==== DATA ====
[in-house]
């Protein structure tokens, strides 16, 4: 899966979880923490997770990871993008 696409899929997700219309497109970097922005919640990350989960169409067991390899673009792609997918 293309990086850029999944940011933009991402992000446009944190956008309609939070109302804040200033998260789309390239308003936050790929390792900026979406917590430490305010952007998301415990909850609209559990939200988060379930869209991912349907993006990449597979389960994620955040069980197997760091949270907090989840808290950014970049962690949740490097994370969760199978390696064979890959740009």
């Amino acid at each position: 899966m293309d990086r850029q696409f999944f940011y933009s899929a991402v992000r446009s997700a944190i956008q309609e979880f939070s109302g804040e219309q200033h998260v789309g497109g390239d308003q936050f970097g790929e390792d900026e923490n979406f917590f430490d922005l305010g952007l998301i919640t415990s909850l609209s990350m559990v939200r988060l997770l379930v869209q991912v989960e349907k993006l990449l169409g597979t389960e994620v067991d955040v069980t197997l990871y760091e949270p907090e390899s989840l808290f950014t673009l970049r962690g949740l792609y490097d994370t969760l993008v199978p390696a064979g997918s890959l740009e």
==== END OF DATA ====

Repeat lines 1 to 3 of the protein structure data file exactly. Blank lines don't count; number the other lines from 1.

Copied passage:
[in-house]
């Protein structure tokens, strides 16, 4: 899966979880923490997770990871993008 696409899929997700219309497109970097922005919640990350989960169409067991390899673009792609997918 293309990086850029999944940011933009991402992000446009944190956008309609939070109302804040200033998260789309390239308003936050790929390792900026979406917590430490305010952007998301415990909850609209559990939200988060379930869209991912349907993006990449597979389960994620955040069980197997760091949270907090989840808290950014970049962690949740490097994370969760199978390696064979890959740009």
């Amino acid at each position: 899966m293309d990086r850029q696409f999944f940011y933009s899929a991402v992000r446009s997700a944190i956008q309609e979880f939070s109302g804040e219309q200033h998260v789309g497109g390239d308003q936050f970097g790929e390792d900026e923490n979406f917590f430490d922005l305010g952007l998301i919640t415990s909850l609209s990350m559990v939200r988060l997770l379930v869209q991912v989960e349907k993006l990449l169409g597979t389960e994620v067991d955040v069980t197997l990871y760091e949270p907090e390899s989840l808290f950014t673009l970049r962690g949740l792609y490097d994370t969760l993008v199978p390696a064979g997918s890959l740009e």